One player for Minnesota that has almost disappeared is Kevin Fiala. In the first four games, he has tallied a lone assist. The Wild are a team that absolutely cannot afford for top scorers to go missing in action. It’s a story that Wild fans know all too well, as in many playoff appearances, they have a player or two that was on fire during the regular season, and then all but disappears in the post-season. One area that Fiala is very visible, much to the teams detriment though, is his penalty minutes. In four games, he has racked up a total of 14 penalty minutes. Not only does it take Fiala out of his scoring role, but it puts the team on the penalty kill. As we all know, the last place this team can afford to be is on the penalty kill. This needs to stop.

As we’ve seen across the playoffs this season, is that the officials are pretty much calling just about every infraction. Well at least everything, but the Blues’ continual missed interference calls. But with the number of whistles, this appears to have taken the Wild away from playing a physical game. On Sunday, Minnesota was not willing to take a hit. Re-watch the game, and you will see how this led to the Blues being able to take the lead and take Minnesota out of the game. Tonight, the Wild need to come in and set the tone early. That they are ready to play down and dirty hockey and are ready to pay the physical price. However, this needs to be done smartly, meaning not marching to the penalty box.

And with physical hockey, this also means going into the more punishing areas of the ice. Namely, they need to get in close to the Blues’ net. Both of the Wild’s goals on Sunday, came from relatively close to the net, including Matt Boldy’s first playoff goal in his NHL career. But there is no where more important to get in close than on the power play. On Sunday, the Wild’s ineffective power play went 0-4 with the man advantage. The Blues were easily able to keep the Wild to the perimeter. We know that doesn’t work, but for whatever reason they stuck to it all game. But again, this is where that down and dirty, gritty and physical hockey comes into play.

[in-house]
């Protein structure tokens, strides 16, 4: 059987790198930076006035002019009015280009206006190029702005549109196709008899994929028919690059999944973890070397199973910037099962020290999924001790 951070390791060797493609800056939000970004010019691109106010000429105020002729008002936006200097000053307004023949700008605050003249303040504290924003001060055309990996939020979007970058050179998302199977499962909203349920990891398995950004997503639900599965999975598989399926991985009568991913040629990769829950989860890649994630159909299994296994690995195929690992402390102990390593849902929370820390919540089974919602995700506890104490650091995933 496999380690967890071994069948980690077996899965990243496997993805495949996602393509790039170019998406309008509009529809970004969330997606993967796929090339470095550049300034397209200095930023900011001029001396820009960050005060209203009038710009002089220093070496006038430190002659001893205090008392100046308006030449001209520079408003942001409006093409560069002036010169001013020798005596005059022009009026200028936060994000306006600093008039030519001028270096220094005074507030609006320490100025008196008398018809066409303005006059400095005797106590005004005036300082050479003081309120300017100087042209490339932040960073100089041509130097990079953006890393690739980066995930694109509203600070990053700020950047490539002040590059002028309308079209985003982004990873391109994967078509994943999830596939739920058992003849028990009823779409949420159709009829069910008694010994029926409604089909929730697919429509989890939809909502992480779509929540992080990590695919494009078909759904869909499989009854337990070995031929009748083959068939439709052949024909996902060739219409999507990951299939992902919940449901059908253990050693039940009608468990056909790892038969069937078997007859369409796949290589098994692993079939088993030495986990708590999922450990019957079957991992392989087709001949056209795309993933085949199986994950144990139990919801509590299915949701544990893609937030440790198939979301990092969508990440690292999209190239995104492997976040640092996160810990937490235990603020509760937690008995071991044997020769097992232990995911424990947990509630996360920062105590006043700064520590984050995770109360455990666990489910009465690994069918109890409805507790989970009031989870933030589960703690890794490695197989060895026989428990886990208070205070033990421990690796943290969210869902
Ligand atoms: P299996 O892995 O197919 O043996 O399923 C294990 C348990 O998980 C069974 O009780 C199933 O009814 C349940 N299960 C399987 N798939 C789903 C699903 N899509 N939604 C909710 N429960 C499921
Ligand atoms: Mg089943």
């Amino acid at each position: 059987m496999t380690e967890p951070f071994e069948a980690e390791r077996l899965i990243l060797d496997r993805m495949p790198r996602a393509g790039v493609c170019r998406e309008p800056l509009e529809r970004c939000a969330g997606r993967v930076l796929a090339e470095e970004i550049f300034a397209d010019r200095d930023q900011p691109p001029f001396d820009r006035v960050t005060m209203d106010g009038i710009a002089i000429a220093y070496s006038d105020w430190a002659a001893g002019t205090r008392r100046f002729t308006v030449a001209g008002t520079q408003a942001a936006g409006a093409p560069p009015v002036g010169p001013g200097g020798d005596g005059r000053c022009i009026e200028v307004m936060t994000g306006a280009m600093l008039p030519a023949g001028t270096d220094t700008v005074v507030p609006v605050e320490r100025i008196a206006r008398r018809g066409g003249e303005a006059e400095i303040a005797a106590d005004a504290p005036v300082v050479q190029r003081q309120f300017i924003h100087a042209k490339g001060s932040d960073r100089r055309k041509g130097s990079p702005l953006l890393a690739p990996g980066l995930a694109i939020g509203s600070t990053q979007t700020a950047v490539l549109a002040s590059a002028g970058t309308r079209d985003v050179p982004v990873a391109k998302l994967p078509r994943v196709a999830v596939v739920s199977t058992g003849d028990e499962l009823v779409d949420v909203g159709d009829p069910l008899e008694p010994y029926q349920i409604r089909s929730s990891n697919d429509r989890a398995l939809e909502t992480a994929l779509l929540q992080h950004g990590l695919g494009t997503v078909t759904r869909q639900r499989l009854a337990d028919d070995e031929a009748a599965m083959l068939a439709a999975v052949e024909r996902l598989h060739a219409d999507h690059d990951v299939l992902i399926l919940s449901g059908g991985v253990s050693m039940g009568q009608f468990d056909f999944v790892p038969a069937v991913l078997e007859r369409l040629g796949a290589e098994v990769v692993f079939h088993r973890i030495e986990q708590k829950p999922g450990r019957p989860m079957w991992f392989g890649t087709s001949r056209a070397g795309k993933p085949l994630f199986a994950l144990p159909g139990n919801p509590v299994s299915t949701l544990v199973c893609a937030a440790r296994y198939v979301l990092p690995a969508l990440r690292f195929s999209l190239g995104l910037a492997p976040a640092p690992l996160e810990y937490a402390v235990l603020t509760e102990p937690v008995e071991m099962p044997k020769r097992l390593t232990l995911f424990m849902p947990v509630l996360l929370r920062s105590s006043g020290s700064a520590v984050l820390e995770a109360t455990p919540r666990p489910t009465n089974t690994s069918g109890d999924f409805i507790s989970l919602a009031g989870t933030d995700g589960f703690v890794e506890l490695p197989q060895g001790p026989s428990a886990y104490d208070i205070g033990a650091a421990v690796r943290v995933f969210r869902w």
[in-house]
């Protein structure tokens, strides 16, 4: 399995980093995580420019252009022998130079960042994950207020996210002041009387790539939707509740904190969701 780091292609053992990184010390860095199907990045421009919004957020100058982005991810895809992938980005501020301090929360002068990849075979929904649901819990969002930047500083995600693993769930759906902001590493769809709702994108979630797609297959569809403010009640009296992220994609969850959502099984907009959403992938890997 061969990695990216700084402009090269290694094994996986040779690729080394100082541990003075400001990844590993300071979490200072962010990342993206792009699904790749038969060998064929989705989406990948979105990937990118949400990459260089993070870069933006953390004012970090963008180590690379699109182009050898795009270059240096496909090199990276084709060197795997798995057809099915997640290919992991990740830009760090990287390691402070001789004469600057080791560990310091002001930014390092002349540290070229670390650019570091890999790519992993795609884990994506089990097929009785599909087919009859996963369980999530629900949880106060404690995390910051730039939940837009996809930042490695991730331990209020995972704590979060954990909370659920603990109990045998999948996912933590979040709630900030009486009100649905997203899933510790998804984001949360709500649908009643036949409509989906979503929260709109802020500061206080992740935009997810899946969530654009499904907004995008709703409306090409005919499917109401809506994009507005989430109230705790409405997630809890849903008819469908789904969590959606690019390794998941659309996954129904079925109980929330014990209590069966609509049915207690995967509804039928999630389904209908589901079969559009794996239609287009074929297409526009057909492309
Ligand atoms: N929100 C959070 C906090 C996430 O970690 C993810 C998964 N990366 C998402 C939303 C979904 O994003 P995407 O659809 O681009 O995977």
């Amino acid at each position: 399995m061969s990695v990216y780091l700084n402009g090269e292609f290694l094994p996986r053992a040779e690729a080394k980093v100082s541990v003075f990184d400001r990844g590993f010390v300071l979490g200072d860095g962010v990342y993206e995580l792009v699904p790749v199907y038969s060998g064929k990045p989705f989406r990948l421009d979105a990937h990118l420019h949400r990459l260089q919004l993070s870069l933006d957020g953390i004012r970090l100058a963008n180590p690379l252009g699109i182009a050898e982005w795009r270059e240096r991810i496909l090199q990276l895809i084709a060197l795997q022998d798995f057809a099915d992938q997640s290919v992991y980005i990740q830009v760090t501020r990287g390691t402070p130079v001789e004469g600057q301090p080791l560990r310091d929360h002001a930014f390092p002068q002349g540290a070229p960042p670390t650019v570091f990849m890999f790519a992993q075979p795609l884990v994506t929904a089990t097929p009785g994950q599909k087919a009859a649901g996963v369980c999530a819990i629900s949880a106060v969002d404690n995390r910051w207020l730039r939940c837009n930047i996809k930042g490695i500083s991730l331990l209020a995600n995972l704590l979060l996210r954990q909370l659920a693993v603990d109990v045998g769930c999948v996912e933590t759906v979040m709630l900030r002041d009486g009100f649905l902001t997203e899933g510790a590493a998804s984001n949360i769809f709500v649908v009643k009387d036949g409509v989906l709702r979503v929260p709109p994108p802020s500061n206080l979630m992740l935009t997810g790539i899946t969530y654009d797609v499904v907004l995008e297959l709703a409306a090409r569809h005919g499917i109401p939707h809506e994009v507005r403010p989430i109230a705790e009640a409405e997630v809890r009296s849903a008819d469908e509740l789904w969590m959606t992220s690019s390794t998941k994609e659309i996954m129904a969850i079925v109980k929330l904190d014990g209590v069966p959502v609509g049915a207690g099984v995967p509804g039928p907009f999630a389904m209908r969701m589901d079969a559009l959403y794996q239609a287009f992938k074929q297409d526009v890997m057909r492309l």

Another wasted opportunity comes on the second defensive pairing of Jonas Brodin and Matt Dumba. These are two players who have played together for so long, but for whatever reason they look lost on the ice. Brodin keeps trying to play his smart, quietly effective game, but Dumba takes him away from that with his boneheaded decisions. In fact, I don’t think Dumba has been the same player since the 2018-19 season, yes the same season the Blues won the Cup. Of course, ever since that season, the organization has also played a bit of a head game with him as well, everything from very publicly protecting him the Vegas Expansion Draft to last trying to deal him. Whatever is going on, he needs to figure out a way to get out of his own head and play playoff hockey.

Yet the defensive pairing of Jared Spurgeon and newcomer Jake Middleton appears to be a match made in heaven. If you haven’t read it yet, I highly suggest you read Michael Russo’s article about this pairing over at The Athletic. While these two defensemen look like the hockey version of The Odd Couple, it’s working. When it comes to Middleton, he’s probably taking advantage of every minute on the ice, as when you’re the guy drafted absolutely last in the Entry Draft, you don’t expect to log top defensive pair minutes, let alone even be on the top line. As we’ve discussed in our other previews, we love that Middleton looks to shoot and his smart with his passes, while adding physicality this team has been missing for many years. Now, if Dean Evason would just let Middleton log some power play minutes, life would be grand.

But here we are. It is time for Game Five. But can this team avoid the mistakes of Games 1 and 4? That is the ultimate question, and it is entirely up to them. Do not let this opportunity get away. But of course, if the Wild do make it out of the first round, the next opponent has already been determined. Nothing more “fun” when the prize doesn’t feel like an actual prize, but no one wants another first round exit.